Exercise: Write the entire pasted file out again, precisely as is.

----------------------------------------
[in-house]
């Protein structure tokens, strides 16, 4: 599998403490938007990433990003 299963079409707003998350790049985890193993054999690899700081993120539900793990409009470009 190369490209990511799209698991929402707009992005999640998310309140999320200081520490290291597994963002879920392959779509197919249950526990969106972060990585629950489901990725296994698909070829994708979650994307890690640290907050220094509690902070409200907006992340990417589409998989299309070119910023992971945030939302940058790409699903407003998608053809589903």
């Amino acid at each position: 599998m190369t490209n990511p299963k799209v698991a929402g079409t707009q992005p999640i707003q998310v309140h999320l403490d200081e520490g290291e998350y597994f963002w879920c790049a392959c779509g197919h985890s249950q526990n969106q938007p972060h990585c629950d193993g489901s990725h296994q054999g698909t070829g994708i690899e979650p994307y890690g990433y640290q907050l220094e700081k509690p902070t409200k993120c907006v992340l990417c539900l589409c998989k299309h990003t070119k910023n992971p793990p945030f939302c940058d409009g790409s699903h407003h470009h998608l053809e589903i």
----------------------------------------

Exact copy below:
[in-house]
């Protein structure tokens, strides 16, 4: 599998403490938007990433990003 299963079409707003998350790049985890193993054999690899700081993120539900793990409009470009 190369490209990511799209698991929402707009992005999640998310309140999320200081520490290291597994963002879920392959779509197919249950526990969106972060990585629950489901990725296994698909070829994708979650994307890690640290907050220094509690902070409200907006992340990417589409998989299309070119910023992971945030939302940058790409699903407003998608053809589903």
């Amino acid at each position: 599998m190369t490209n990511p299963k799209v698991a929402g079409t707009q992005p999640i707003q998310v309140h999320l403490d200081e520490g290291e998350y597994f963002w879920c790049a392959c779509g197919h985890s249950q526990n969106q938007p972060h990585c629950d193993g489901s990725h296994q054999g698909t070829g994708i690899e979650p994307y890690g990433y640290q907050l220094e700081k509690p902070t409200k993120c907006v992340l990417c539900l589409c998989k299309h990003t070119k910023n992971p793990p945030f939302c940058d409009g790409s699903h407003h470009h998608l053809e589903i």